South Depot Taco Shop will be opening its doors this spring. The the build-your-own taco shop will be located in the site of former As Seen on TV and Classy Creations. The owners, who are University of Mississippi graduates, obtained approval from the Courthouse Square Preservation Commission last week. Co-owner Trey Horne said the resturant will offer quality food at reasonable prices – especially important in today’s economic climate. (September 13, 2010, Page 5A)
While having a phone helps families keep in touch or offers a chance to keep up with friends, it can also be a lifeline in times of an emergency or a crucial need when trying to look for a better job.
To keep everyone connected, the Mississippi Public Service Commission will be traveling around the state next week in recognition of National Lifeline Awareness Week, meeting with citizens to explain the Lifeline program which offers financial help to customers who are struggling to pay their phone bills. (September 10, 2010, Page 1A)
Every now and then we all face moments when we wish we were somewhere else.
These moments might look like a rough day at work, an awkward pause in a conversation or the moment you receive some very difficult news. We all face them and we all have to deal with them. And yet, in our mind’s eye, we often travel to far off distant places to escape or run away. These exotic mental locations might be different for every one of us, but the principle is still the same. (September 10, 2010, Page 1B)
If county officials agree to help, the Oxford Park Commission is hoping to build the largest community tennis facility in Mississippi.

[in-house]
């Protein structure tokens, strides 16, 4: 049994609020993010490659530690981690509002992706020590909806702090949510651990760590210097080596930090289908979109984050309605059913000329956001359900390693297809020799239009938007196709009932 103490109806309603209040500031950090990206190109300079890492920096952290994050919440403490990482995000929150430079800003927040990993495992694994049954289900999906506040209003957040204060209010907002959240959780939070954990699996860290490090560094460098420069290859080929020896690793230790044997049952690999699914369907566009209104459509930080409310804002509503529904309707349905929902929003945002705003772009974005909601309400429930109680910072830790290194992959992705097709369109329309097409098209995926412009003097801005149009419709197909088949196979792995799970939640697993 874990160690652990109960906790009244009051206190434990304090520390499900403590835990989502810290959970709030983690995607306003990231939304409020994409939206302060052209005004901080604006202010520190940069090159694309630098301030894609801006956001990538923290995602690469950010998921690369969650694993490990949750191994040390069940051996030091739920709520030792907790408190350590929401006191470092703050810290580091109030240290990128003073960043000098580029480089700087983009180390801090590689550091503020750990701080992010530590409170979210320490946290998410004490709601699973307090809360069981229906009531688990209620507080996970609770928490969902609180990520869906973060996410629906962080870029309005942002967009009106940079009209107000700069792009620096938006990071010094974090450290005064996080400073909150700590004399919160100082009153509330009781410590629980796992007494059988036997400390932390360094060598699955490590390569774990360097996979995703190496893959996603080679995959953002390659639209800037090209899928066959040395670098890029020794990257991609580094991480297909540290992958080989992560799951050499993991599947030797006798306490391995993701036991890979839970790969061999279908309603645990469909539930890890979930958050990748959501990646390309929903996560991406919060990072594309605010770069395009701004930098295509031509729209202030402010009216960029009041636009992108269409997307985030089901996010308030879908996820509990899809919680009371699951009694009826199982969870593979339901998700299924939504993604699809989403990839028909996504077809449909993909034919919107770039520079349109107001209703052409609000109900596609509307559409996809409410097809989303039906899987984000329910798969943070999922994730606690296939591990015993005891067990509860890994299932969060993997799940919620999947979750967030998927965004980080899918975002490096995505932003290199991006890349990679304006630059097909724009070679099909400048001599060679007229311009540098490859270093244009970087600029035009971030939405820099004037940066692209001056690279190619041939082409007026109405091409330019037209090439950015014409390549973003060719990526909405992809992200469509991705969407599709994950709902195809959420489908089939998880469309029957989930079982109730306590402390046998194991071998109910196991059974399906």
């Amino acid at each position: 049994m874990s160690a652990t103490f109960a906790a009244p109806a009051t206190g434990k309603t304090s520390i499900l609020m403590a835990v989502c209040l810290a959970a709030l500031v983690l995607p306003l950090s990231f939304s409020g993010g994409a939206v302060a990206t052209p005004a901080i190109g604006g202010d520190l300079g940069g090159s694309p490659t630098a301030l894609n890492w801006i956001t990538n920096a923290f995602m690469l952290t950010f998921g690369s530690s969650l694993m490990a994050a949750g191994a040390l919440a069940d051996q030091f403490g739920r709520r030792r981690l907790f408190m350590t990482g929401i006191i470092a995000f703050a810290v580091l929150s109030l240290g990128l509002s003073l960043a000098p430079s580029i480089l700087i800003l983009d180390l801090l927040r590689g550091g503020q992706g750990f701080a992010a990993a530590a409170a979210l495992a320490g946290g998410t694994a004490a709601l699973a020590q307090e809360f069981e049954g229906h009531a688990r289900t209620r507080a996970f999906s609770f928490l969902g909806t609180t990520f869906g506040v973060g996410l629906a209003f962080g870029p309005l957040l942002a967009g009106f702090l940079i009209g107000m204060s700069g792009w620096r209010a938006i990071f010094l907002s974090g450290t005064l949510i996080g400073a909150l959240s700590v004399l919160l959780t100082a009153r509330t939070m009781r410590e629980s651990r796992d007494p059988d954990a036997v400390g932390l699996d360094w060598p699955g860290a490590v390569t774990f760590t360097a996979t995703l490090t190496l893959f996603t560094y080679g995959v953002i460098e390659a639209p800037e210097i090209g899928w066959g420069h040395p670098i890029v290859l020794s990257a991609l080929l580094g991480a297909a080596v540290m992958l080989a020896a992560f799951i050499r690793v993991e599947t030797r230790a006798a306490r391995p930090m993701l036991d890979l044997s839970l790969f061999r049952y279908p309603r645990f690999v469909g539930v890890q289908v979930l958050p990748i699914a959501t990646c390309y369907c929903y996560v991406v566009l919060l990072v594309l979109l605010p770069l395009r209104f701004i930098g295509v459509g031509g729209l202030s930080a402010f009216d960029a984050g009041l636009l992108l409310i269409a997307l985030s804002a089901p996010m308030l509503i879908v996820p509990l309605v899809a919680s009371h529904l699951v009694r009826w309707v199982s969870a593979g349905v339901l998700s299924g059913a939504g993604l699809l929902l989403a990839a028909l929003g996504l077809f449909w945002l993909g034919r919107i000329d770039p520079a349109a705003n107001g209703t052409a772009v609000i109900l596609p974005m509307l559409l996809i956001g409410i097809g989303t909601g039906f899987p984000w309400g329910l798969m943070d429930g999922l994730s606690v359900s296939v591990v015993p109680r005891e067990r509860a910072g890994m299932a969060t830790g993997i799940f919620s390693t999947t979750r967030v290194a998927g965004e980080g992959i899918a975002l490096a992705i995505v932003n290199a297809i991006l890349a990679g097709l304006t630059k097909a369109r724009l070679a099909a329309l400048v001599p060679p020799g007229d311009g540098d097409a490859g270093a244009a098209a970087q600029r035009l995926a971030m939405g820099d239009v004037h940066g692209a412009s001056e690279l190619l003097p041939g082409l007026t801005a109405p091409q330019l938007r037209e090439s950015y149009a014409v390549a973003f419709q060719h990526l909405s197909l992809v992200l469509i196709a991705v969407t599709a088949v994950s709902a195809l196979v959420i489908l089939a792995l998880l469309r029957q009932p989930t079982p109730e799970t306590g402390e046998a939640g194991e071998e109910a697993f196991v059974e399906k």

OPC Director Rob Boyd asked the Lafayette County Board of Supervisors to consider chipping in $1.5 million with the city of Oxford to expand the John Leslie Tennis Facility from 12 to 24 courts. (September 8, 2010, Page 1)
No one may never know what Carol “Jeanne” Zinn was thinking Friday when she tried to stop a car with a small boy inside from rolling into the road, although it’s safe to assume she was only concerned about the child’s safety.
Zinn, who’s owned Star Package Store for 18 years along with her husband, was outside of the package store at about 5 p.m. Friday when a family friend got out of their vehicle, leaving the car in reverse. The car started to roll backward into Depot Street. A small child was still in the car … (September 7, 2010, Page 2)
The Mississippi Attorney General’s Office, with help from the Oxford Police Department, arrested four bartenders from The Lyric during the Oxford Music Festival on Friday night for allegedly serving alcohol to minors. The bar had hired Cobra Security Inc. to check identifications at the door. Somehow, two underage informants working with law enforcement were able to purchase drinks from four of the six bartenders working at The Lyric. (September 6, 2010, Page 2A)
Lafayette County’s unemployment numbers appear to have started dropping, a trend that’s expected to continue through the next few months. (September 6, 2010, Page 5A)
As the Yoknapatawpha Arts Council enters the last week of online voting to win $20,000 from Tom’s of Maine, Bullseye 95.5 will host a radio-thon on its new morning show, the Big Hot Sho. The show offers original comedy sketches and song parodies designed for the Oxford market. (September 3, 2010, Page 3A)
William H. Morris isn’t a professional photographer. He’s just a man with a camera and a knack for taking pictures that capture the spirit of his alma mater, the University of Mississippi, Oxford and the people who call it home.
More than 20 years of photographs are what fills Morris’ new coffee-table book, “Ole Miss at Oxford.” The self-published hardcover book contains 300 full-color photographs on 232 pages. See a few of those photos in today’s Oxford Living. (September 3, 2010, Page 1B)
More than 120 people gathered Thursday to share their opinions on Sunday alcohol sales, showing the Alcohol Task Force that the community remains mostly divided over the issue. Those against the sales are primarily concerned over college students rowdiness and those for it mostly focus on the economic benefit it could bring to Oxford. (September 3, 2010, Page 1A)